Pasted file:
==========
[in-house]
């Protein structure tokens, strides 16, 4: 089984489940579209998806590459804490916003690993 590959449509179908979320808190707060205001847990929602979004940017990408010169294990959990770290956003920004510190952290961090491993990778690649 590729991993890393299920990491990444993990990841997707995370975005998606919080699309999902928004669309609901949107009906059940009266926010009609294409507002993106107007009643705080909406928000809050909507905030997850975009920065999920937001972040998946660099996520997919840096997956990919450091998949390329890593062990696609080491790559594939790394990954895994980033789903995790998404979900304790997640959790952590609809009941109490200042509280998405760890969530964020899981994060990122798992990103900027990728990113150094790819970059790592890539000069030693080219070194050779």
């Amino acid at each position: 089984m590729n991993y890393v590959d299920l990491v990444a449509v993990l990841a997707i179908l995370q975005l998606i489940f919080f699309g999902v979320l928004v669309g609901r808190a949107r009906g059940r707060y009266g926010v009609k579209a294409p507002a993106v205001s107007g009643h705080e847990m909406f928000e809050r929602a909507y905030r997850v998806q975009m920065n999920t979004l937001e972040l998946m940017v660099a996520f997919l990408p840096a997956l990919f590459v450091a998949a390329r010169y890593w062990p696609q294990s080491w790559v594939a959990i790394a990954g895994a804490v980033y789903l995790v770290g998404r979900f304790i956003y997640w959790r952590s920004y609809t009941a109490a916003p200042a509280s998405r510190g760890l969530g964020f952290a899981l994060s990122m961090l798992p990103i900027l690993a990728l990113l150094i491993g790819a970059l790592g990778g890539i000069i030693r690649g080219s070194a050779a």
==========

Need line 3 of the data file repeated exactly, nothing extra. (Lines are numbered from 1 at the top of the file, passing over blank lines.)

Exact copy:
């Amino acid at each position: 089984m590729n991993y890393v590959d299920l990491v990444a449509v993990l990841a997707i179908l995370q975005l998606i489940f919080f699309g999902v979320l928004v669309g609901r808190a949107r009906g059940r707060y009266g926010v009609k579209a294409p507002a993106v205001s107007g009643h705080e847990m909406f928000e809050r929602a909507y905030r997850v998806q975009m920065n999920t979004l937001e972040l998946m940017v660099a996520f997919l990408p840096a997956l990919f590459v450091a998949a390329r010169y890593w062990p696609q294990s080491w790559v594939a959990i790394a990954g895994a804490v980033y789903l995790v770290g998404r979900f304790i956003y997640w959790r952590s920004y609809t009941a109490a916003p200042a509280s998405r510190g760890l969530g964020f952290a899981l994060s990122m961090l798992p990103i900027l690993a990728l990113l150094i491993g790819a970059l790592g990778g890539i000069i030693r690649g080219s070194a050779a």